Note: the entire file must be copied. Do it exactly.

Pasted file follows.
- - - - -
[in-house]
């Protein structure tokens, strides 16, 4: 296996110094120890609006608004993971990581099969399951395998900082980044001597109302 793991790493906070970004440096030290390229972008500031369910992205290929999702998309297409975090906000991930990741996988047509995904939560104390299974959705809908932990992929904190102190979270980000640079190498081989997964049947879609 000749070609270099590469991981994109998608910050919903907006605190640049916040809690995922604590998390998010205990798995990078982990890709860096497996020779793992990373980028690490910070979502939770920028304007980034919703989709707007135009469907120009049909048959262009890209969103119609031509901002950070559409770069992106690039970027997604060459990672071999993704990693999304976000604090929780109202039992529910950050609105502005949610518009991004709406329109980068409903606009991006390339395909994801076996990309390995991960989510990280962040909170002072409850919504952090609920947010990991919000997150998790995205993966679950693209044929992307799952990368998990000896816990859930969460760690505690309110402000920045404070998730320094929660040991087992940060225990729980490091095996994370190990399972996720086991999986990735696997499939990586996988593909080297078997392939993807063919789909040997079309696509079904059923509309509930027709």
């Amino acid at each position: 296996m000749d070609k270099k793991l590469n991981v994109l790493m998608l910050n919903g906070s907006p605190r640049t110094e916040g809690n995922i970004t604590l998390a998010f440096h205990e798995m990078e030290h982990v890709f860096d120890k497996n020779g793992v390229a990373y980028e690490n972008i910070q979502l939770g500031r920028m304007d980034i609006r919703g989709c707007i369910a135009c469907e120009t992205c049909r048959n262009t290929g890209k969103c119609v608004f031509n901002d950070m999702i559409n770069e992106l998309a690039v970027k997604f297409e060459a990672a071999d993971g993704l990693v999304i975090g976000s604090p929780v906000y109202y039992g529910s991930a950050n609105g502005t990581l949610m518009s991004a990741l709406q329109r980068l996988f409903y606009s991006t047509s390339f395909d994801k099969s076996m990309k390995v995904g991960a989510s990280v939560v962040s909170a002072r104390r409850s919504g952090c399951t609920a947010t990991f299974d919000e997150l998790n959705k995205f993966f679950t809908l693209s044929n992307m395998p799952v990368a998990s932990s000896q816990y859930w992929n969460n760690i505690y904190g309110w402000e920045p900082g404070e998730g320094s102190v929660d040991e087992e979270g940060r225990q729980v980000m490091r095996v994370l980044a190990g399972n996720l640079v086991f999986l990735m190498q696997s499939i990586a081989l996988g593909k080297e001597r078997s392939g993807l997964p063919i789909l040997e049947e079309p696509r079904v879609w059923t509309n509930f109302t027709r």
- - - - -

[in-house]
């Protein structure tokens, strides 16, 4: 296996110094120890609006608004993971990581099969399951395998900082980044001597109302 793991790493906070970004440096030290390229972008500031369910992205290929999702998309297409975090906000991930990741996988047509995904939560104390299974959705809908932990992929904190102190979270980000640079190498081989997964049947879609 000749070609270099590469991981994109998608910050919903907006605190640049916040809690995922604590998390998010205990798995990078982990890709860096497996020779793992990373980028690490910070979502939770920028304007980034919703989709707007135009469907120009049909048959262009890209969103119609031509901002950070559409770069992106690039970027997604060459990672071999993704990693999304976000604090929780109202039992529910950050609105502005949610518009991004709406329109980068409903606009991006390339395909994801076996990309390995991960989510990280962040909170002072409850919504952090609920947010990991919000997150998790995205993966679950693209044929992307799952990368998990000896816990859930969460760690505690309110402000920045404070998730320094929660040991087992940060225990729980490091095996994370190990399972996720086991999986990735696997499939990586996988593909080297078997392939993807063919789909040997079309696509079904059923509309509930027709």
């Amino acid at each position: 296996m000749d070609k270099k793991l590469n991981v994109l790493m998608l910050n919903g906070s907006p605190r640049t110094e916040g809690n995922i970004t604590l998390a998010f440096h205990e798995m990078e030290h982990v890709f860096d120890k497996n020779g793992v390229a990373y980028e690490n972008i910070q979502l939770g500031r920028m304007d980034i609006r919703g989709c707007i369910a135009c469907e120009t992205c049909r048959n262009t290929g890209k969103c119609v608004f031509n901002d950070m999702i559409n770069e992106l998309a690039v970027k997604f297409e060459a990672a071999d993971g993704l990693v999304i975090g976000s604090p929780v906000y109202y039992g529910s991930a950050n609105g502005t990581l949610m518009s991004a990741l709406q329109r980068l996988f409903y606009s991006t047509s390339f395909d994801k099969s076996m990309k390995v995904g991960a989510s990280v939560v962040s909170a002072r104390r409850s919504g952090c399951t609920a947010t990991f299974d919000e997150l998790n959705k995205f993966f679950t809908l693209s044929n992307m395998p799952v990368a998990s932990s000896q816990y859930w992929n969460n760690i505690y904190g309110w402000e920045p900082g404070e998730g320094s102190v929660d040991e087992e979270g940060r225990q729980v980000m490091r095996v994370l980044a190990g399972n996720l640079v086991f999986l990735m190498q696997s499939i990586a081989l996988g593909k080297e001597r078997s392939g993807l997964p063919i789909l040997e049947e079309p696509r079904v879609w059923t509309n509930f109302t027709r």